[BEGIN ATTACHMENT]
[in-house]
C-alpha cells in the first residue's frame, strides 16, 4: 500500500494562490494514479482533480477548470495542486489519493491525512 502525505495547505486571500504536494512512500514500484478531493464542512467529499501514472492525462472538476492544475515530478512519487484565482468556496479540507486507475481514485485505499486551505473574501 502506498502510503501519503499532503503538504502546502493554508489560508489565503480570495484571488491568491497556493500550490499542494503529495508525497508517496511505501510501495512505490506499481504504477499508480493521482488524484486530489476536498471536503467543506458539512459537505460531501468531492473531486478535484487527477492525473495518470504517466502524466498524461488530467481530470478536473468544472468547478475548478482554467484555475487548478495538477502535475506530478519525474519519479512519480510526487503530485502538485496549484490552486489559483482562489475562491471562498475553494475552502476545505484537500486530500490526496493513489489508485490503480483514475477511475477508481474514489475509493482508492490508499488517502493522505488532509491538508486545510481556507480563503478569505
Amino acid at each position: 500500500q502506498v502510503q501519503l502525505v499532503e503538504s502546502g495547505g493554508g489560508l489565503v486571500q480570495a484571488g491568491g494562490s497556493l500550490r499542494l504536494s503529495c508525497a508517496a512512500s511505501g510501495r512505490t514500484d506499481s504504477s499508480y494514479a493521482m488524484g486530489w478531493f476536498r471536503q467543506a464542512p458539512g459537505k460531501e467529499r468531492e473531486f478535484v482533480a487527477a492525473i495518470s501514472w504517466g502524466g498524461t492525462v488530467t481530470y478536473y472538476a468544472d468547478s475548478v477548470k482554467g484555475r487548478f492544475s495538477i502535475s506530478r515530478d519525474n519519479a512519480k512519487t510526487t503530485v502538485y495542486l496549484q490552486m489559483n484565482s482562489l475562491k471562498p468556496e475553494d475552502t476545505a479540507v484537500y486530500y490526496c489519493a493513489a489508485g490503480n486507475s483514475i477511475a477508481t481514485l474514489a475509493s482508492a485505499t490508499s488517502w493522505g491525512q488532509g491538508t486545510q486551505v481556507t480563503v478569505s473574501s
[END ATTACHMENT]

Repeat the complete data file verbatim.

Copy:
[in-house]
C-alpha cells in the first residue's frame, strides 16, 4: 500500500494562490494514479482533480477548470495542486489519493491525512 502525505495547505486571500504536494512512500514500484478531493464542512467529499501514472492525462472538476492544475515530478512519487484565482468556496479540507486507475481514485485505499486551505473574501 502506498502510503501519503499532503503538504502546502493554508489560508489565503480570495484571488491568491497556493500550490499542494503529495508525497508517496511505501510501495512505490506499481504504477499508480493521482488524484486530489476536498471536503467543506458539512459537505460531501468531492473531486478535484487527477492525473495518470504517466502524466498524461488530467481530470478536473468544472468547478475548478482554467484555475487548478495538477502535475506530478519525474519519479512519480510526487503530485502538485496549484490552486489559483482562489475562491471562498475553494475552502476545505484537500486530500490526496493513489489508485490503480483514475477511475477508481474514489475509493482508492490508499488517502493522505488532509491538508486545510481556507480563503478569505
Amino acid at each position: 500500500q502506498v502510503q501519503l502525505v499532503e503538504s502546502g495547505g493554508g489560508l489565503v486571500q480570495a484571488g491568491g494562490s497556493l500550490r499542494l504536494s503529495c508525497a508517496a512512500s511505501g510501495r512505490t514500484d506499481s504504477s499508480y494514479a493521482m488524484g486530489w478531493f476536498r471536503q467543506a464542512p458539512g459537505k460531501e467529499r468531492e473531486f478535484v482533480a487527477a492525473i495518470s501514472w504517466g502524466g498524461t492525462v488530467t481530470y478536473y472538476a468544472d468547478s475548478v477548470k482554467g484555475r487548478f492544475s495538477i502535475s506530478r515530478d519525474n519519479a512519480k512519487t510526487t503530485v502538485y495542486l496549484q490552486m489559483n484565482s482562489l475562491k471562498p468556496e475553494d475552502t476545505a479540507v484537500y486530500y490526496c489519493a493513489a489508485g490503480n486507475s483514475i477511475a477508481t481514485l474514489a475509493s482508492a485505499t490508499s488517502w493522505g491525512q488532509g491538508t486545510q486551505v481556507t480563503v478569505s473574501s